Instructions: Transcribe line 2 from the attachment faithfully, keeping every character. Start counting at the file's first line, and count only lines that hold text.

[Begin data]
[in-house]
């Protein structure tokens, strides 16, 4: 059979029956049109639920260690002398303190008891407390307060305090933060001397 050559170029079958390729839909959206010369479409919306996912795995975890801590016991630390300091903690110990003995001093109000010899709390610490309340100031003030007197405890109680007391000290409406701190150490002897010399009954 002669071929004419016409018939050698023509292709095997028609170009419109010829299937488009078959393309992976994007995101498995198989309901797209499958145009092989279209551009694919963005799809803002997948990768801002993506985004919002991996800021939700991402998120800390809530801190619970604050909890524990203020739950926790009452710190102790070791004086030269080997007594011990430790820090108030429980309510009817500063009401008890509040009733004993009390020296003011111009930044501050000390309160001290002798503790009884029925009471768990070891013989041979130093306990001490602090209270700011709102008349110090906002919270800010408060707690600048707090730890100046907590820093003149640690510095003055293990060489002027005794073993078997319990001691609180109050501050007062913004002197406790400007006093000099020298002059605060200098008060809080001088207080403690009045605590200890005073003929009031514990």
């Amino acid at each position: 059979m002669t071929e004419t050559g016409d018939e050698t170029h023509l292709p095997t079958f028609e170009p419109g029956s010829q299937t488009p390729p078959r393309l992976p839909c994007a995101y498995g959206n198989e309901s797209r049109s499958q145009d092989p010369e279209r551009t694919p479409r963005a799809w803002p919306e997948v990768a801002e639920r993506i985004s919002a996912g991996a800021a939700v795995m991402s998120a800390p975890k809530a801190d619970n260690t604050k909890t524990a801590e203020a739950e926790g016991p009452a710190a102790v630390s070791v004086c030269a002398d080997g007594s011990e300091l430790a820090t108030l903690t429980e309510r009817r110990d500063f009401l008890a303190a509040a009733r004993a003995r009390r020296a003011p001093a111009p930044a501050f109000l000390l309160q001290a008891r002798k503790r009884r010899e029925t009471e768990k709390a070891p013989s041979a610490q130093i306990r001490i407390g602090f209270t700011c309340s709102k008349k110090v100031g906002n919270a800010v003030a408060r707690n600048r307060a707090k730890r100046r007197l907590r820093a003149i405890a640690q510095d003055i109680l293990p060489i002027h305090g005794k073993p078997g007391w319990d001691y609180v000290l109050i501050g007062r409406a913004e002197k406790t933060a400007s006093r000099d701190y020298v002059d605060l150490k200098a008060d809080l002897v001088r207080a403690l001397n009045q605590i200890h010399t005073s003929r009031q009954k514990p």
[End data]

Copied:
């Protein structure tokens, strides 16, 4: 059979029956049109639920260690002398303190008891407390307060305090933060001397 050559170029079958390729839909959206010369479409919306996912795995975890801590016991630390300091903690110990003995001093109000010899709390610490309340100031003030007197405890109680007391000290409406701190150490002897010399009954 002669071929004419016409018939050698023509292709095997028609170009419109010829299937488009078959393309992976994007995101498995198989309901797209499958145009092989279209551009694919963005799809803002997948990768801002993506985004919002991996800021939700991402998120800390809530801190619970604050909890524990203020739950926790009452710190102790070791004086030269080997007594011990430790820090108030429980309510009817500063009401008890509040009733004993009390020296003011111009930044501050000390309160001290002798503790009884029925009471768990070891013989041979130093306990001490602090209270700011709102008349110090906002919270800010408060707690600048707090730890100046907590820093003149640690510095003055293990060489002027005794073993078997319990001691609180109050501050007062913004002197406790400007006093000099020298002059605060200098008060809080001088207080403690009045605590200890005073003929009031514990």